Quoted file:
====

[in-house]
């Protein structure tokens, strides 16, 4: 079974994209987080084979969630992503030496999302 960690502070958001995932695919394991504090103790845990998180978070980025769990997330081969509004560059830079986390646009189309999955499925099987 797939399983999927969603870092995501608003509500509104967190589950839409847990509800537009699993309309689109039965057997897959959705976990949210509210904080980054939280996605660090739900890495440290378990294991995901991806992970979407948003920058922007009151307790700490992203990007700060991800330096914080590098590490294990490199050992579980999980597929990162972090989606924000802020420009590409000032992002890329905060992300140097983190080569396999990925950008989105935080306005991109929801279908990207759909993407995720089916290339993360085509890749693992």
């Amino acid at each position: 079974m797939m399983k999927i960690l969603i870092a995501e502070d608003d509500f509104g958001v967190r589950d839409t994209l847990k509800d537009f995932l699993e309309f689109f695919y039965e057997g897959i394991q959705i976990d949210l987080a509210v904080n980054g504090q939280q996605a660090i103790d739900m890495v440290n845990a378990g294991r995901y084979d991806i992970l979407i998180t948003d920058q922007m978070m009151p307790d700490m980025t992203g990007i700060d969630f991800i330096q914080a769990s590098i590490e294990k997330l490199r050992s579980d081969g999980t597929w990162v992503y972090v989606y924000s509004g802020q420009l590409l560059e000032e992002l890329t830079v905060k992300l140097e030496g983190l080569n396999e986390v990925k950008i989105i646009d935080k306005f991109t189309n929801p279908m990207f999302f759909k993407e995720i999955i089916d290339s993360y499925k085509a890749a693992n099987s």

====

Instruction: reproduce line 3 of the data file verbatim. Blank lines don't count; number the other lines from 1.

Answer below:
């Amino acid at each position: 079974m797939m399983k999927i960690l969603i870092a995501e502070d608003d509500f509104g958001v967190r589950d839409t994209l847990k509800d537009f995932l699993e309309f689109f695919y039965e057997g897959i394991q959705i976990d949210l987080a509210v904080n980054g504090q939280q996605a660090i103790d739900m890495v440290n845990a378990g294991r995901y084979d991806i992970l979407i998180t948003d920058q922007m978070m009151p307790d700490m980025t992203g990007i700060d969630f991800i330096q914080a769990s590098i590490e294990k997330l490199r050992s579980d081969g999980t597929w990162v992503y972090v989606y924000s509004g802020q420009l590409l560059e000032e992002l890329t830079v905060k992300l140097e030496g983190l080569n396999e986390v990925k950008i989105i646009d935080k306005f991109t189309n929801p279908m990207f999302f759909k993407e995720i999955i089916d290339s993360y499925k085509a890749a693992n099987s």